How to Stack and Season Firewood

Berghütte und OfenholzSummer’s over and the cold fronts are already starting to move across the country. Finally, it’s fireplace season (or fire pit season) once again. But of course, you’ll need something to burn…

Stacking and seasoning firewood is by no means rocket science, but it’s not as simple as piling up a bunch of logs either. There are many subtle tricks of the trade that, when taken into consideration, can save you headaches down the road.

Even if you do have a stockpile of firewood stacked neatly in the yard,  you may want to take a moment to check your work.

3 Keys to Seasoning

  1. Don’t stack your firewood directly on the ground. Over time, your wood will rot and become basically worthless when it comes to burning
  2. Keep your woodpile at least 30 feet from your house. All sorts of critters take up residence in woodpiles, none of which you want in your home: Termites, scorpions, vermin, brown recluses, etc.
  3. Cover the top of your woodpile to protect it from rain and snow, but leave the bottom uncovered, allowing moisture to escape.

3 Keys to Stacking

  1. The cut ends should face your property’s prevailing winds, which of course depends on where you live. This will cut weeks off of your wood’s seasoning time.
  2. Don’t stack your logs as tight as possible. Leaving a little room for air between logs allows them to dry much faster, so your logs will always be ready to burn.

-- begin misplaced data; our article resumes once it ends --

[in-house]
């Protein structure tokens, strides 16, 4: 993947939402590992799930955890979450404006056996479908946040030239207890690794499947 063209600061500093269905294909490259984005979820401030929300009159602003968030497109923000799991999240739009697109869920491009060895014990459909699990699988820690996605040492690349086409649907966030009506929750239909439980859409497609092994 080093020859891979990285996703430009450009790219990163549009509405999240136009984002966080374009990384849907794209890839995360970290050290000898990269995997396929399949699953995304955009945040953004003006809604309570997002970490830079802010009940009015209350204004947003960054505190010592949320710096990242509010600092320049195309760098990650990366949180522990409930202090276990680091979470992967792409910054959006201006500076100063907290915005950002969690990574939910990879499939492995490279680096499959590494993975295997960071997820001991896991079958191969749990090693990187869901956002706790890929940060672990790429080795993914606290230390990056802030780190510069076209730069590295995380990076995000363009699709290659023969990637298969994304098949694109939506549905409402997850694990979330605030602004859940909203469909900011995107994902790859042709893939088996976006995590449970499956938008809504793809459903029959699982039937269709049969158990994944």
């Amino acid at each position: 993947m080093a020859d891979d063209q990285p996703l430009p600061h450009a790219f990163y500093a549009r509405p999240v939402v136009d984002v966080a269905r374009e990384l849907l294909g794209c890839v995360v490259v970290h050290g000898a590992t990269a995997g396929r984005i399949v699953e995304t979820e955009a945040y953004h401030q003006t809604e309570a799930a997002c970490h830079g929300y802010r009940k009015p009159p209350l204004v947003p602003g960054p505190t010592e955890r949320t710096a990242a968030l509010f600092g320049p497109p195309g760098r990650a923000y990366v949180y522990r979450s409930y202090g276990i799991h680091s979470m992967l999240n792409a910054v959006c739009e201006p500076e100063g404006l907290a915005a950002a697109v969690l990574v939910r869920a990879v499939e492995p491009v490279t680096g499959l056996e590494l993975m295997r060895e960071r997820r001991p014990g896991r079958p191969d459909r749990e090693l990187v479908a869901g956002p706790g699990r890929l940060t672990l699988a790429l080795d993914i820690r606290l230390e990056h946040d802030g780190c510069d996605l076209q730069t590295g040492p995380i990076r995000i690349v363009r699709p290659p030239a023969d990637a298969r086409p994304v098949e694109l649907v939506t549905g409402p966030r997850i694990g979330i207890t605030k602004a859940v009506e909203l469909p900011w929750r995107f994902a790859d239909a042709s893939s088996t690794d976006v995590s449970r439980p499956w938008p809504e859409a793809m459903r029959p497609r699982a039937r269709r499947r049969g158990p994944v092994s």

3. Place pieces with bark on top. Bark is wood’s natural shield against rain and the elements. Save the logs with the most bark for the top of the pile.

I’m sure that you’ve got plenty of great wood stacking tips of your own, let’s hear up in the comments section!

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Lee Coleman says:

I stack my fireplace wood like a T Pee. start with a larger log on the ground than start staking split fire wood on end
and make the pile round and tall as you add more wood. the water drains off and the wood will stay dry and will last
for years.

Lucy Mauterer says:

I stack my firewood three logs per layer and stack each layer perpendicular to the one underneath. Usually can stack about 5 ft high if the logs are very even in size and shape. Really weird logs get split up for kindling. We also keep a stick pile for kindling. Using this cross hatching method keeps the logs dryer and from rotting.